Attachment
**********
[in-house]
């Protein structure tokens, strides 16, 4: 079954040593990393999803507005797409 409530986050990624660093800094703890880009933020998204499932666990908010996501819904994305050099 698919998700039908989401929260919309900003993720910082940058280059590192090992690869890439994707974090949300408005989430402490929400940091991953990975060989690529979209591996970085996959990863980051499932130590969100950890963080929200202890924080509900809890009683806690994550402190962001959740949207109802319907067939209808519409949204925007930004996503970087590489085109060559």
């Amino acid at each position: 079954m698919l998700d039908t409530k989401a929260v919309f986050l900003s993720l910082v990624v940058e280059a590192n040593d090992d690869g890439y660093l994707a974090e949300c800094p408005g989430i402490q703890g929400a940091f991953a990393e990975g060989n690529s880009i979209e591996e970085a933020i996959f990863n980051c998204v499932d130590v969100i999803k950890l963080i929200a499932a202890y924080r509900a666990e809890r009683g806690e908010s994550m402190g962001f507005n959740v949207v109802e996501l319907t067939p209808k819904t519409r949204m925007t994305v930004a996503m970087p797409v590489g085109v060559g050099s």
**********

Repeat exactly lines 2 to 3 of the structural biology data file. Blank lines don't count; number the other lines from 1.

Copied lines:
């Protein structure tokens, strides 16, 4: 079954040593990393999803507005797409 409530986050990624660093800094703890880009933020998204499932666990908010996501819904994305050099 698919998700039908989401929260919309900003993720910082940058280059590192090992690869890439994707974090949300408005989430402490929400940091991953990975060989690529979209591996970085996959990863980051499932130590969100950890963080929200202890924080509900809890009683806690994550402190962001959740949207109802319907067939209808519409949204925007930004996503970087590489085109060559």
């Amino acid at each position: 079954m698919l998700d039908t409530k989401a929260v919309f986050l900003s993720l910082v990624v940058e280059a590192n040593d090992d690869g890439y660093l994707a974090e949300c800094p408005g989430i402490q703890g929400a940091f991953a990393e990975g060989n690529s880009i979209e591996e970085a933020i996959f990863n980051c998204v499932d130590v969100i999803k950890l963080i929200a499932a202890y924080r509900a666990e809890r009683g806690e908010s994550m402190g962001f507005n959740v949207v109802e996501l319907t067939p209808k819904t519409r949204m925007t994305v930004a996503m970087p797409v590489g085109v060559g050099s």